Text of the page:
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On Sunday, as Egan Bernal raced up and down the Champs Élysées as the first Colombian rider in history to win the Tour de France, Peter Sagan was writing a chapter all his own, becoming the first rider in Tour de France history to carry the green points jersey into Paris for a record-breaking seventh time.
The green jersey, of course, is awarded to the race’s most consistent sprinter and, after the yellow jersey, it’s regarded as the most prestigious distinctive prize in the race. There are other leader jerseys, the polka dot for top climber and white for the best young rider, but the green jersey is the oldest and historically most-respected of these.
“When you look at the list of winners of the green jersey, they are always great champions,” Serge Laget, long-time cycling historian for the French sports daily L’Équipe, once explained. “When you look at the winners of the polka-dot jersey there are many great riders, but also some more modest riders that have won it. The green jersey is always won by great champions.”
Until this year, Sagan shared the record with German sprinter Erik Zabel, who was the first rider to win the points classification six times. But on Sunday, Sagan became the sole seven-time winner.
“Obviously, the green jersey is very important in the Tour de France,” Sagan said before the start of the penultimate stage in Albertville. “For me, the yellow jersey is only something I can wear for a couple of days. As a result I focus on the green jersey. That is something I can win. And that is why I am here.”
First contested in 1953 to celebrate the Tour’s 50th anniversary, the corporate color of the jersey’s first sponsor, La Belle Jardinière, a Paris custom-clothing store, was green; and it’s proved to be a color that stands out in the peloton. And while its sponsors have changed over the years, the color has remained the same. Based on points awarded at intermediate sprints and at the finish, rather than overall time like the yellow jersey, the green jersey is at times likened to the Formula 1 championship.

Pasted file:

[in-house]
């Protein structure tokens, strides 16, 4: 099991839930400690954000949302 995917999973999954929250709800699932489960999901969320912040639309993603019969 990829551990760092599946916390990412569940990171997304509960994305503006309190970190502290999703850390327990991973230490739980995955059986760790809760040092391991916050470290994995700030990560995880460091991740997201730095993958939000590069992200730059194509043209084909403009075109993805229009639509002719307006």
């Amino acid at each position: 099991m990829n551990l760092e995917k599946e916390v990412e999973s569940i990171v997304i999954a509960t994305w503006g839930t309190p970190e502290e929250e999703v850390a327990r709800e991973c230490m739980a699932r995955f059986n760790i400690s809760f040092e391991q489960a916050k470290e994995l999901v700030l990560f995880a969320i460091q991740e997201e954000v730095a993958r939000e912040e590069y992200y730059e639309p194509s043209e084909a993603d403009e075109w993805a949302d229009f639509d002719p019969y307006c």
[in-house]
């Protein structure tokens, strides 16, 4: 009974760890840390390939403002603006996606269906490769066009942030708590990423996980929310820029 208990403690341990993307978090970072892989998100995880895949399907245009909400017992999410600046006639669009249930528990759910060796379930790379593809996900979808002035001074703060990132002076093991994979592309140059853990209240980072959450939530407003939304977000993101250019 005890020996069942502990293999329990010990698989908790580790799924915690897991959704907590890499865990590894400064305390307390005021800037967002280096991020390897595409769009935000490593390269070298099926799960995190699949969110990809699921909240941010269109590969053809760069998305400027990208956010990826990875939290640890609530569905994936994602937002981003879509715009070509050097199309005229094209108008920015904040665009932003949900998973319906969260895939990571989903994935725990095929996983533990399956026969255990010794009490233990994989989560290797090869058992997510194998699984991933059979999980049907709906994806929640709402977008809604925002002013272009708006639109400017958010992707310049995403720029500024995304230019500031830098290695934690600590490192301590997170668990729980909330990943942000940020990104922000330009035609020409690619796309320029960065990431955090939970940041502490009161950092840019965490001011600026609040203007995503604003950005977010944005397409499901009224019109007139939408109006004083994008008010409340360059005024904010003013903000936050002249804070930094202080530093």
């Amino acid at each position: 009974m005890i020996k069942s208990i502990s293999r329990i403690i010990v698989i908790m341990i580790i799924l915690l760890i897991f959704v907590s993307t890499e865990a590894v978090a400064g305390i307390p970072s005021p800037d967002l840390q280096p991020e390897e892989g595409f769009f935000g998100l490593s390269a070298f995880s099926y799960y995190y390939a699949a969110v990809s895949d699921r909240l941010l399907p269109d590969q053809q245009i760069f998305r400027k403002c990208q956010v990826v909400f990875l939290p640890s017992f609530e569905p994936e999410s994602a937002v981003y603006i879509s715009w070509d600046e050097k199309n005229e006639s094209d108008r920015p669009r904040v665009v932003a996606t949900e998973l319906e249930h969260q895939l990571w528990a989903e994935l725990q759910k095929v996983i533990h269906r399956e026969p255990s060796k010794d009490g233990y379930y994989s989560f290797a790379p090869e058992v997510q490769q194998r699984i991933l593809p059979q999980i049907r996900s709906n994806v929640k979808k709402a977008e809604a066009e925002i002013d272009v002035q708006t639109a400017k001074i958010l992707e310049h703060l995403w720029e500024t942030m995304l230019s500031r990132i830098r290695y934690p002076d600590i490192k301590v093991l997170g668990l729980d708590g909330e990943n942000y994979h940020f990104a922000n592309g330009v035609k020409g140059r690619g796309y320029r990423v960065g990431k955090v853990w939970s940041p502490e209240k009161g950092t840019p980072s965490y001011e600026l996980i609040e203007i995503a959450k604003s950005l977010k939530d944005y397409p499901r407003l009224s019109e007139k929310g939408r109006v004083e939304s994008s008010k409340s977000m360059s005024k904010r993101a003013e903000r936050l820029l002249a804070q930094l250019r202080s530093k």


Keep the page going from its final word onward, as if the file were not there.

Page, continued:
While the green jersey is almost always worn by a sprinter, versatility is key if a rider hopes to carry the jersey into Paris, like Sagan has done for seven out of the last eight years. And like many of the green jersey greats, Sagan captured the points prize using a variety of tactics. Irish great Sean Kelly won the green jersey four times. But he only won five stages in the Tour. Zabel did better, winning 12 stages in his quest to earn six green jerseys, an impressive number, but less than half of the 30 stages won by Mark Cavendish, generally considered the greatest pure sprinter in the history of the Tour.
But to solidify their hold on green, Kelly and Zabel also managed to grab points in the intermediate points sprints, often on hillier stages where the other pure sprinters have long been dropped. And Sagan has proven a master of such tactics, often getting into a break over early climbs to grab the intermediate points before fading back to the pack. On stage 12, the first stage in the Pyrénées, won by Simon Yates, Sagan won the intermediate sprint 130.5-kilometers into the stage, picking up an additional 20 points on rivals like Michael Matthews and Caleb Ewan—who won three stages in his debut Tour. But while Sagan only won a single stage—his 12th—he rarely finished out of the top five on the flatter stages. Such versatility proved to be a lethal combination when it came to the points competition.
“The green jersey was always in the back of my mind,” said Matthews, the only rider to win it during Sagan’s reign, two years ago. “But to beat Peter you really have to be 100 percent, and I am not this year.”
Sagan took over the green jersey on stage 3, and held a commanding lead throughout the race. But he refused to speak about the record until crossing the finish line in Paris. But on Sunday, a modest 10th place on stage 21 was enough for him to clinch the record from Zabel. “History for the green jersey,” he said. “I am very happy and very glad to achieve something like this. For me, winning green is like yellow for the GC riders. And now if someone wants to go for the record, they are going to think twice!”